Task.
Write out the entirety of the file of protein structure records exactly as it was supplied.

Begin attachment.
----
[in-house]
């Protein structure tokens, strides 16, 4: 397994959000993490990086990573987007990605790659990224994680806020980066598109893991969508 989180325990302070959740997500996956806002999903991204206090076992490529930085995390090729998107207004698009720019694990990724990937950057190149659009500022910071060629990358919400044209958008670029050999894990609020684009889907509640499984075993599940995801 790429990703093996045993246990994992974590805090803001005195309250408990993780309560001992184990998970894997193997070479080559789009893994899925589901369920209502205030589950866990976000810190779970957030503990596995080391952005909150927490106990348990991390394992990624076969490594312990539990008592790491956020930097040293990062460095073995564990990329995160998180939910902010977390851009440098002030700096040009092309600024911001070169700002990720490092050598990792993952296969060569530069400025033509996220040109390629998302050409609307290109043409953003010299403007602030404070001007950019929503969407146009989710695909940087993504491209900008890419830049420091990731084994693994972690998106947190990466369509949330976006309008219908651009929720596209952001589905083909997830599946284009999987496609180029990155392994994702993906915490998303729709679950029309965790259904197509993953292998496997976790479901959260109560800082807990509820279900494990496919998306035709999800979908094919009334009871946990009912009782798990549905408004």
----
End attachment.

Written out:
[in-house]
């Protein structure tokens, strides 16, 4: 397994959000993490990086990573987007990605790659990224994680806020980066598109893991969508 989180325990302070959740997500996956806002999903991204206090076992490529930085995390090729998107207004698009720019694990990724990937950057190149659009500022910071060629990358919400044209958008670029050999894990609020684009889907509640499984075993599940995801 790429990703093996045993246990994992974590805090803001005195309250408990993780309560001992184990998970894997193997070479080559789009893994899925589901369920209502205030589950866990976000810190779970957030503990596995080391952005909150927490106990348990991390394992990624076969490594312990539990008592790491956020930097040293990062460095073995564990990329995160998180939910902010977390851009440098002030700096040009092309600024911001070169700002990720490092050598990792993952296969060569530069400025033509996220040109390629998302050409609307290109043409953003010299403007602030404070001007950019929503969407146009989710695909940087993504491209900008890419830049420091990731084994693994972690998106947190990466369509949330976006309008219908651009929720596209952001589905083909997830599946284009999987496609180029990155392994994702993906915490998303729709679950029309965790259904197509993953292998496997976790479901959260109560800082807990509820279900494990496919998306035709999800979908094919009334009871946990009912009782798990549905408004």